D. E. Stevenson

Books: Romance | Historical

Miss Buncle's Book (1936)

Miss Buncle's Book (1936)

MissBunclesBook_CVR.inddThis book was a fun read. First published in 1936, it's set in England, in that strange time period between the two world wars.

Miss Buncle is at wits end as to what to do for money. Her dividends are no longer supporting her, so she has to do something, so she decides to write a book. The story is of her town, and their reaction to the book, which is marvelous.

Although in many ways it is completely unlike her contemporary, Agatha Christie, the book did have the same sense of timelessness–you could see with just a few alterations, events happening today, because so much of it was based on human nature and human reactions.

Take this

"I wonder where the old codger was," he said to his wife as he sat down to his tea, and spread his bread with a liberal helping of butter and stretched out his arm for the jam.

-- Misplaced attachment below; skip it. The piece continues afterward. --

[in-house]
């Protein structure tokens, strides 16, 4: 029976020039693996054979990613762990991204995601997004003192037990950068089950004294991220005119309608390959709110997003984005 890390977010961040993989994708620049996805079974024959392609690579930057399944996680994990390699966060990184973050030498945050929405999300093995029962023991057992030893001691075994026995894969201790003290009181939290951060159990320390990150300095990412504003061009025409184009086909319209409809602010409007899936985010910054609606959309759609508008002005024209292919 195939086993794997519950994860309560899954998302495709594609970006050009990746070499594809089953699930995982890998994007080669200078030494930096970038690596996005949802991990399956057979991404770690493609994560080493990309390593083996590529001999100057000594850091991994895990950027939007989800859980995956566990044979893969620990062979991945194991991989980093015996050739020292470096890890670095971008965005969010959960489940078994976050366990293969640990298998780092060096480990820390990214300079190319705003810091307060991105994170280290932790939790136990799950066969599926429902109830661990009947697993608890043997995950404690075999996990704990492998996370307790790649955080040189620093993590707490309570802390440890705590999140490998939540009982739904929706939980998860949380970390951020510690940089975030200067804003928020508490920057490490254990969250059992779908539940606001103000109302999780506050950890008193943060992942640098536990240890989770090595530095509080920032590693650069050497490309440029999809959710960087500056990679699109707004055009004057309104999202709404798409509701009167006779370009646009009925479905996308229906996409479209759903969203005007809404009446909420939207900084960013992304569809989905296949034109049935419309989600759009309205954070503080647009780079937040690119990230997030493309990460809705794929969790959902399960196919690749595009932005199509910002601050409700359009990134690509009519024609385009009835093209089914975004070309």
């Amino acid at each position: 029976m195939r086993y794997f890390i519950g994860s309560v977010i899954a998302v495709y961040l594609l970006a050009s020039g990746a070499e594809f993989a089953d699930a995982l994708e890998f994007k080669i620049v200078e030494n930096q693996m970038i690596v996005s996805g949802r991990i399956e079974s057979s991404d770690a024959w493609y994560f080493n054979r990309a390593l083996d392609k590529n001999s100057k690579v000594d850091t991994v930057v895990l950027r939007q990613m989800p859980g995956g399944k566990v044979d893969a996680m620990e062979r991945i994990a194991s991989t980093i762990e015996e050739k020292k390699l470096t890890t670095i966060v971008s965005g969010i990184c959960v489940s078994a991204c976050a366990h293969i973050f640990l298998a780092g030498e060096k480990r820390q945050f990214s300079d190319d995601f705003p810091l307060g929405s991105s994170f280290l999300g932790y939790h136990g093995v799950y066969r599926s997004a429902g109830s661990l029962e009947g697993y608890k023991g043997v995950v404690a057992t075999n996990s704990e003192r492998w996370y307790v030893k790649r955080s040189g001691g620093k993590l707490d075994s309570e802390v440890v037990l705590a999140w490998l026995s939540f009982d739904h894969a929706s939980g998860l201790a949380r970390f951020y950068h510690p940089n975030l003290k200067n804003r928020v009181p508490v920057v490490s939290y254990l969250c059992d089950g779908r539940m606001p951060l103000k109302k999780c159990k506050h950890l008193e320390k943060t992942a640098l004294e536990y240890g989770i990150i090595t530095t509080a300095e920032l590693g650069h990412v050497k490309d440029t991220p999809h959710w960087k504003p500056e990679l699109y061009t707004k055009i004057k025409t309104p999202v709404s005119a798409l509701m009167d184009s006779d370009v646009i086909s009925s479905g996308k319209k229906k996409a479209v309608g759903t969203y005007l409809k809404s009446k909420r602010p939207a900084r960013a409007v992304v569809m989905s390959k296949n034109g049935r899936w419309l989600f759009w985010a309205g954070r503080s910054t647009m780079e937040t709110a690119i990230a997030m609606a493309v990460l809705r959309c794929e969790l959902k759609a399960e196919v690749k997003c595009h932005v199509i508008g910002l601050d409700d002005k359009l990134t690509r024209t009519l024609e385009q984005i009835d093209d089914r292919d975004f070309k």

"'Iding," suggested Mrs. Simmons promptly.

"But I looked all over the place— I looked in the toolshed even—"

"More fool you!" retorted his better half scornfully. "If'e'ad bin in the toolshed it would 'ave meant 'e didn't want to be found. What call 'ad you to be 'unting for the pore gentleman in the toolshed? None. If 'e didn't want to be found it was yore place not to find 'im— see?"

Simmons saw.

or this

…Edwin was twenty years older than Agatha and suffered from a weak heart. It was only reasonable to suppose that he would pass on to a better land before she did. Agatha felt that she could bear the loss more courageously if she had all of Edwin's money to comfort her in her bereavement…

Neither of those passages would be particularly out-of-place in a modern story. And it's those passages that are the heart of the story, and what makes it so enjoyable.

Plus, there were lots of fun words!

chidden, kittle cattle, propitiate

It's somewhat of a romance, but it's completely delightful.

Published by Sourcebooks Landmark

Rating: 8.5/10